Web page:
August 8, 2019 by thewashingteenian
by Jay Trovato, Young Adult Librarian
“What the Eyes Don’t See” is a 2018 memoir detailing the contrast between truth and falsehood during the water-quality crisis in Flint, Michigan in the mid-2010s. The author, Dr. Mona Hanna-Attisha, was one of the scientists who worked tirelessly to prove that the children of Flint were being recklessly exposed to toxic levels of lead in their tap water. As she recounts the events that led her to break the news to the public, she talks about the people in her Iraqi-American family whose influence caused her to have the courage to do what was right in the face of strong institutional opposition.
Looking to save money in a time of financial shortfall, government officials switched Flint’s water source from Lake Huron (a large body of clean water) to the Flint River (which had been badly polluted by decades of industrial waste). Almost immediately, residents began to notice an unusual smell, appearance, and taste to their tap water. Worse than that, though, corrosive chemicals in the Flint River reacted with lead in the plumbing and released toxic levels of lead into the city’s tap water. Infants and small children are the most vulnerable to the ill effects of consuming lead, yet lead was all around them – in their infant formula bottles and the drinking fountains at their schools.
Once Dr. Mona Hanna-Attisha realized that the babies and toddlers she treated every day at her clinic were being poisoned by the tap water, she felt a visceral need to fight back. Dr. Hanna-Attisha and a committed core of volunteer researchers worked tirelessly to compile data that would prove to any impartial observer that the level of lead in the water since switching to the Flint River switch was unacceptable. The governing authorities, however, were anything but impartial – they fought hard to discredit the author’s lead study through distortions, bullying, and outright lies. Eventually, journalists and public opinion turned the tide in favor of the findings, and once the truth was fully known a lot of people in power lost their jobs.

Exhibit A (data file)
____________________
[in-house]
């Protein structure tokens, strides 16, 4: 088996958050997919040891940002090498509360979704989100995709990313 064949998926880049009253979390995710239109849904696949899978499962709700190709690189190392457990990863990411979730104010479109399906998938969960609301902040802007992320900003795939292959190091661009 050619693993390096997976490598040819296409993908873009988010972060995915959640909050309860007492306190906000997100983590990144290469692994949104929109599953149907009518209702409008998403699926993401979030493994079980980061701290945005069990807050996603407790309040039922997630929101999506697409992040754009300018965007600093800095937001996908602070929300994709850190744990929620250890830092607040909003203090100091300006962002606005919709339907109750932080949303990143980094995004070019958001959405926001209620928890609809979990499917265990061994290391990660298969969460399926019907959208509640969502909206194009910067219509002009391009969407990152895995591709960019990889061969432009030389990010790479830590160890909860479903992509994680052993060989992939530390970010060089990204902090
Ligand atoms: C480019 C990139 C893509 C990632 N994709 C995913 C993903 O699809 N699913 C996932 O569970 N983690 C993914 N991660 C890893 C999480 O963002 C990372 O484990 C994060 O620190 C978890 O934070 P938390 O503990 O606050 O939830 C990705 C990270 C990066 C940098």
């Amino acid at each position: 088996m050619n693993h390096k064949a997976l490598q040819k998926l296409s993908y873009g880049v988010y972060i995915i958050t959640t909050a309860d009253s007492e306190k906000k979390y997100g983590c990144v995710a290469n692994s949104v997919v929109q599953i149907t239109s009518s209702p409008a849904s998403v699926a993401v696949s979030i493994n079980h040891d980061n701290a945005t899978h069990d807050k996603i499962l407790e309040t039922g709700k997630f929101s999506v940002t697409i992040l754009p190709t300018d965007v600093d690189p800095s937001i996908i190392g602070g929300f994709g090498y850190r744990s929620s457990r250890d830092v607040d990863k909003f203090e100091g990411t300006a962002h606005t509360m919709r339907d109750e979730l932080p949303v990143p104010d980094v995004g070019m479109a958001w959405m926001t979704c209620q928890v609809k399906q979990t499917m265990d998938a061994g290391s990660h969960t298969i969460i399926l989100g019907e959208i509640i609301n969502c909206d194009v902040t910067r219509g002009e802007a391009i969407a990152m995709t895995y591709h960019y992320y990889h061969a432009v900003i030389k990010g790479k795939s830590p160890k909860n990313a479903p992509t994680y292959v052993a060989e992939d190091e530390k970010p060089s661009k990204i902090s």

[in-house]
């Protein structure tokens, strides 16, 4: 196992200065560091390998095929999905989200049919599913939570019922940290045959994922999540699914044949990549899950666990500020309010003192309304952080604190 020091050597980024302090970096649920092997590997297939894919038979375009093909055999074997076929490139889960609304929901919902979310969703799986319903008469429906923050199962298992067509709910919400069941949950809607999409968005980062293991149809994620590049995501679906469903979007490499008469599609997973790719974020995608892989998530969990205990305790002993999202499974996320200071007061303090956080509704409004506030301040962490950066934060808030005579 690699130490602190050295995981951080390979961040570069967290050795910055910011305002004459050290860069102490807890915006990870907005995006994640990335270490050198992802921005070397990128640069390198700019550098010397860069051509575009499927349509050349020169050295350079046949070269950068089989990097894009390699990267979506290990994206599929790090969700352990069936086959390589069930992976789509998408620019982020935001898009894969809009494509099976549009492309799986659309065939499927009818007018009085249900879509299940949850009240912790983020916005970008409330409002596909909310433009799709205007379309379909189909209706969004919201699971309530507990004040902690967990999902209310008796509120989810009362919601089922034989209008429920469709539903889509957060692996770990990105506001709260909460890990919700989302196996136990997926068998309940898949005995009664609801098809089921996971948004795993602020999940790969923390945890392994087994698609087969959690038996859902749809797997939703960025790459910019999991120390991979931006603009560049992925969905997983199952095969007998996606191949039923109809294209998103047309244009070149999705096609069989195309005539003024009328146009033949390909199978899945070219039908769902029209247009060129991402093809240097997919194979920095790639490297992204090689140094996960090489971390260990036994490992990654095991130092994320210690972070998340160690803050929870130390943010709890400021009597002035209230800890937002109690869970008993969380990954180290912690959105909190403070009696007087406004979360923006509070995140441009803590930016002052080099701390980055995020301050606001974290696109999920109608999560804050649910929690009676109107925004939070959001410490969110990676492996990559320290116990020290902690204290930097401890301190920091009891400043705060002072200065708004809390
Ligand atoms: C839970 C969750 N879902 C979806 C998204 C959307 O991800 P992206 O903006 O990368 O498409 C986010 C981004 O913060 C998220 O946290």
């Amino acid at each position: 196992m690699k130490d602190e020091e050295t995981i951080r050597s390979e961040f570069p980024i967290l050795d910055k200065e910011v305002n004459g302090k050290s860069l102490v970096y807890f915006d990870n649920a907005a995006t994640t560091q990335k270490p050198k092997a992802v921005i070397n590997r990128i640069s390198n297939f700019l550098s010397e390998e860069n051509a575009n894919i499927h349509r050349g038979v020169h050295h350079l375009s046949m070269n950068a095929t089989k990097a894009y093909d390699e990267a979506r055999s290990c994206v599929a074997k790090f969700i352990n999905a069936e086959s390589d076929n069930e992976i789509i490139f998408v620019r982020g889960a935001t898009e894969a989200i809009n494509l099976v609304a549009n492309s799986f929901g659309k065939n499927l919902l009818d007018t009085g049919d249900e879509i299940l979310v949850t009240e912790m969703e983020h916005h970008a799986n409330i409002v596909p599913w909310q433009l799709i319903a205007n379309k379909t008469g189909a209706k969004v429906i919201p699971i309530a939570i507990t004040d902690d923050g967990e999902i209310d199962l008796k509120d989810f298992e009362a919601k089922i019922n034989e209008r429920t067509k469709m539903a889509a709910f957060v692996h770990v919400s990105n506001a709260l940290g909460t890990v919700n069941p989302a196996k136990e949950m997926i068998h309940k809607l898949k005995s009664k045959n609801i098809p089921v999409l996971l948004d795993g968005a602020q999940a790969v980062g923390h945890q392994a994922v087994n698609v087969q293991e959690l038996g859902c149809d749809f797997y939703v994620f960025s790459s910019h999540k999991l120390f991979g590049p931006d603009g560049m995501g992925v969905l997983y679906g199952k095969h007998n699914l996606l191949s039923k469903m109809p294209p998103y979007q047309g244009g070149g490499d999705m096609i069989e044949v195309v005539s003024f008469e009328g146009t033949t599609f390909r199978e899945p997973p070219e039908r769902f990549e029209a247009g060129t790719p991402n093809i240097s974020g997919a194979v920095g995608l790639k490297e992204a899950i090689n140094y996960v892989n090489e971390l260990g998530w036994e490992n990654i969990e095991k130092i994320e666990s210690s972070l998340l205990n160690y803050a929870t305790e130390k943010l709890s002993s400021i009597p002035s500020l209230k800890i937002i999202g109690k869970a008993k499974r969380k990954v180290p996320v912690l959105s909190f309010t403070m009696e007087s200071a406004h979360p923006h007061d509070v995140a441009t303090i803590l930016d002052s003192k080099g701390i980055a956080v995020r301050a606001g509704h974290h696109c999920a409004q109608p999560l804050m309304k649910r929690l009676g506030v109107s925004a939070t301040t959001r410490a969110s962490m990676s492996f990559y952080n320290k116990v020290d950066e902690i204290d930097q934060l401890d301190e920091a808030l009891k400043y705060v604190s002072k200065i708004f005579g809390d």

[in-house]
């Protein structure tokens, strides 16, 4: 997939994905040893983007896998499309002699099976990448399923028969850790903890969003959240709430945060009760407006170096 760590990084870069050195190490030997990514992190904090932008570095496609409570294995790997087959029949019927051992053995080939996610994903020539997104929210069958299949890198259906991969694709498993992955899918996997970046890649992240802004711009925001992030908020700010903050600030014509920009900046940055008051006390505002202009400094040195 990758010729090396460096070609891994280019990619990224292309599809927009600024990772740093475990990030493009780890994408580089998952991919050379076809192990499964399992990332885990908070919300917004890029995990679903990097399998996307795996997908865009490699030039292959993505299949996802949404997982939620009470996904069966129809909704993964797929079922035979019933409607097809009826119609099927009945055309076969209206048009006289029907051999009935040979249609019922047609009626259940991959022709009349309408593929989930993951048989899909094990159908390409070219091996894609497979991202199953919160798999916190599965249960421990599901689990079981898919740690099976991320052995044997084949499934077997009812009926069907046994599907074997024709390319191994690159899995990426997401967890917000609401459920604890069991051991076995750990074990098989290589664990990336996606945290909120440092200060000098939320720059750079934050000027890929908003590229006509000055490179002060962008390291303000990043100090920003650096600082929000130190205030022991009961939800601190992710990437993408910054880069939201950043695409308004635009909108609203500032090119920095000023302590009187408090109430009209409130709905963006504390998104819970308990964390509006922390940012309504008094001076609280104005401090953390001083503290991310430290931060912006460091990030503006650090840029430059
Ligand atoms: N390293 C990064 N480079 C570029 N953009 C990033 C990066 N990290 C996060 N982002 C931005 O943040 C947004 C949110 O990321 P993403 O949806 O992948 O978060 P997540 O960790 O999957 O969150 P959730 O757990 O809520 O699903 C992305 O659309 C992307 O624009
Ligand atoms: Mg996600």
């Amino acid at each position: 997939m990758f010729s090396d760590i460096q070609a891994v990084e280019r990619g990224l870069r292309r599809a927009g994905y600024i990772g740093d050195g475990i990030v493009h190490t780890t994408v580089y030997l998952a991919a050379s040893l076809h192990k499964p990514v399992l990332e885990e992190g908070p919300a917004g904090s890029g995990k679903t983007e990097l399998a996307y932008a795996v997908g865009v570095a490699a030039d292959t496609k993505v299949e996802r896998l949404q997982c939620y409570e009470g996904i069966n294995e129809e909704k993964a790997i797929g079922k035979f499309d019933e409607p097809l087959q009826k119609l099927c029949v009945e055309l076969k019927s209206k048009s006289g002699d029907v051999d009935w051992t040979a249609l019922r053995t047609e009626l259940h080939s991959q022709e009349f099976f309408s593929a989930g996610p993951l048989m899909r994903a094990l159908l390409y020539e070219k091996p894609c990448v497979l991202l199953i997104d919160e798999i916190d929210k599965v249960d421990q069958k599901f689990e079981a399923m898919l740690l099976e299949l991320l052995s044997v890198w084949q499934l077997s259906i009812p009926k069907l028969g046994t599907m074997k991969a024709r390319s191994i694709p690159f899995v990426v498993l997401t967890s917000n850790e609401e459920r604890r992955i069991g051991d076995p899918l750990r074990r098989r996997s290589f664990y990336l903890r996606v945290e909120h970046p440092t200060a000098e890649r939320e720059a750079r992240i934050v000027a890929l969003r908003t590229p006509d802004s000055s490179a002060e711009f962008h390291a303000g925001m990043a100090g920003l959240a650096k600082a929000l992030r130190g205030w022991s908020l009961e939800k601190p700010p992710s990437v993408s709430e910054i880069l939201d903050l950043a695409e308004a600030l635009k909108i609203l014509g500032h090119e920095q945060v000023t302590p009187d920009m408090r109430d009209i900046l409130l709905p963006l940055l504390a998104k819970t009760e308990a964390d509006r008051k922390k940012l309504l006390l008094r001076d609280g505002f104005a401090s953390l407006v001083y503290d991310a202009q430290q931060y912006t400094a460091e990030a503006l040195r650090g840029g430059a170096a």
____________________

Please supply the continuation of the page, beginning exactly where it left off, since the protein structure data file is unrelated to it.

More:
As inspiring as the story may be to any up-and-coming activist who seeks to speak the truth to power, I found myself disliking the book during most of the time I was reading it. The basic reason it was frustrating for me is that Dr. Hanna-Attisha was trying to write three books at once. One book was her account of the Flint water crisis, another book was about her Iraqi-American family history, and a third book was her personal political manifesto. True, there were a few points of overlap between these subjects as she told her story, but her repeated grandiose rhetoric about political ideals and her long forays into her family’s past continuously flattened any dramatic momentum.
For all the pages she spent lauding the values of her forebears, it was glaring to me that her own husband and children were not well-developed characters. One reason could be the simple historical fact that she didn’t spend much time with them during the Flint water crisis. It wasn’t just her family that Dr. Hanna-Attisha neglected; she never missed an opportunity to tell us how little she was eating and sleeping because she was so worried and angry about the lead in the water.
I have no reason to doubt Dr. Mona Hanna-Attisha’s sincerity, and she and her team of research colleagues deserve plenty of credit for the courageous stand they took against a criminally neglectful governing apparatus. It is not the story itself, but rather the way it is written, that turned me off as a reader. More careful writing and editing might have increased the dramatic tension and decreased the tone of self-righteousness evident throughout Dr. Hanna-Attisha’s account.